The business climate in a country (the risk of being adverse), including common or general legislation affecting a normal business (labour legislation, taxation, judicial system, and so on), the state of the infrastructure necessary for the business, development or restrictions in the supply market (especially the availability of a qualified workforce and solvent local subcontractors) may be considered part of the country risk concept, or at any rate, distinctive factors for an investor when approaching an emerging market.
It should be noted that some of the risks accepted as part or components of the “country risk” may overlap or be used differently by different authors. For example, political risks are assumed by the insurance industry to include risk of war, general riots and transferability or convertibility of the currency. Confiscation, nationalization or expropriation are considered events included in political risks. Sovereign risk may be considered as a subset or potential concretion of political risk.
Usually, high country risk perceptions and low credit ratings are correlated with a lack of financial market development and poor budgetary health. High country risk perception (especially high levels of corruption, high political and social instability, social conflicts, and so on) together with specifically poor credit worthiness (that is, high sovereign risk perception by foreign creditors) are huge obstacles for developing private finance PPPs.
In such countries, PPPs may still be a useful and valuable approach for non-capital intensive projects and “service only” projects, and those should be the focus unless there is clear access to political risk insurance provided by MDBs or ECAs.
For countries with very low levels of income, high political and social instability, and limited local financial markets, using PPPs as an option to finance and manage new infrastructure has to be carefully considered. When setting the PPP strategy, an LDC needs to be realistic and prudent.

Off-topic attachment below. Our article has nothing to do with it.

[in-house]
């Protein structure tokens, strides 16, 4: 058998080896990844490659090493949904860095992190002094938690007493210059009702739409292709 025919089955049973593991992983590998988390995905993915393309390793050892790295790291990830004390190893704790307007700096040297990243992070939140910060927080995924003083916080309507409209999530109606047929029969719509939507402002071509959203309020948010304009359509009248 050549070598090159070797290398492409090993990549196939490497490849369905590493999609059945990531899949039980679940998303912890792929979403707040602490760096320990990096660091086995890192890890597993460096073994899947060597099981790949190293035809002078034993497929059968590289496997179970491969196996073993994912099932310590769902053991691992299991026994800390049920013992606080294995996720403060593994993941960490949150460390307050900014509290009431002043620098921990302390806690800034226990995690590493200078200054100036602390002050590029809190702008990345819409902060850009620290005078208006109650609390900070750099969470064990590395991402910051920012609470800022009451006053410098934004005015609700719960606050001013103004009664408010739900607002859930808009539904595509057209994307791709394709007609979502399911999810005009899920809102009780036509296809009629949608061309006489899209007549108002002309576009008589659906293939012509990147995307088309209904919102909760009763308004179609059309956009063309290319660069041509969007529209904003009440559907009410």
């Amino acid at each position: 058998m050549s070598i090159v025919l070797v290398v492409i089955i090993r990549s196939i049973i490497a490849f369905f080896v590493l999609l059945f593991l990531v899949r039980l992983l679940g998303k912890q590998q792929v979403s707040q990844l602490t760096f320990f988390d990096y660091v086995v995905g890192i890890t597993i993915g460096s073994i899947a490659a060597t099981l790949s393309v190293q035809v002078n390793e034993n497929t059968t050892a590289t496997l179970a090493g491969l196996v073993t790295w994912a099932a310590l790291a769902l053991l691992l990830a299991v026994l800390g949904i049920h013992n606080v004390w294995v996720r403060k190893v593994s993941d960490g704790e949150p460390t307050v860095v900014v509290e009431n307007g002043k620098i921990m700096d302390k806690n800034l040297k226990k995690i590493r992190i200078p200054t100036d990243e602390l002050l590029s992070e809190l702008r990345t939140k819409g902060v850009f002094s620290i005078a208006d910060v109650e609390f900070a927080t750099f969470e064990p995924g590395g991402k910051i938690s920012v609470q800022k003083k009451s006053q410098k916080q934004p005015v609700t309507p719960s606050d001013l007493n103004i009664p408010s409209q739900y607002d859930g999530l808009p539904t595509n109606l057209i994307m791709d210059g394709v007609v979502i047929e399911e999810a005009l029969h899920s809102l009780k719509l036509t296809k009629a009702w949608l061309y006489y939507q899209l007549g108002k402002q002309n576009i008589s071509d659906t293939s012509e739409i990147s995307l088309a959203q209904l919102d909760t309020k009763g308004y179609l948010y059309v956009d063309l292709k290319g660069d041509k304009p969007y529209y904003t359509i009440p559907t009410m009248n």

A modest and realistic approach, adapting the PPP strategy of the government to the market restrictions and budgetary capacity of the country, has been implemented by some countries (a notable example being Bangladesh).
 Gearing and leverage mean “the ratio of a company’s loan capital (debt) to the value of its ordinary shares (equity)” (Oxford English Dictionary). The term “gearing” is used interchangeably with “leverage” in this PPP Guide.
 See case study 3, Lekki Toll Road Concession (WEF 2010, page 94). In this toll road project in Nigeria, awarded in 2006, the AfDB provided a significant portion of the debt in hard currency (US dollars) and helped to provide, with the commercial MLA, a swap that mitigated the currency risk of the concessionaire. Also, the Asian Development Bank (ADB) is allowed to raise rupee bonds and carry out CCS to support long-term debt in projects in India (WEF 2010).
 See Health System Innovation in Lesotho prepared by UCSF Global Health Group and PwC, 2013.
 LIC countries is a subgroup of developing countries with the lowest gross national income (GNI) per capita. See http://data.worldbank.org/about/country-and-lending-groups
 For some specific projects in LDCs or targeting poor areas or poor communities, Output-Based Aid (OBA) has been used to increase the feasibility of a project, with the Global Partnership Output-Based Aid (see www.gpoba.org) providing subsidies to the project in the forms of grants. OBA financing and a case study (Improved Access to Water Service in the East Zone of Metro Manila, Philippines) is explained in World Bank - Farquharson, Torres de Mästle, and Yescombe, with Encinas (2011).
 According to a Multilateral Investment Guarantee Agency (MIGA)/ Economist Intelligence Unit (EIU) survey (World Investment and Political Risks, 2012 – www.miga.rg/documents/WIPR.pdf) as cited in the World Bank, January 2014 (Overcoming Constraints for the Financing of Infrastructure), regulatory failings represent the top concern of foreign direct investors. Also highlighted was “government behaviour” such as historical handling of contract disputes, expropriations, and ruling of repatriation of capital.
 For the sake of doubt, this PPP Guide considers political risks as those risks related to government action that affect the private partner or its operations. These may include non-payment of the retributions, unfair termination of the contract, omission in executing other obligations which affect the contract, and discriminatory changes in law, amongst others.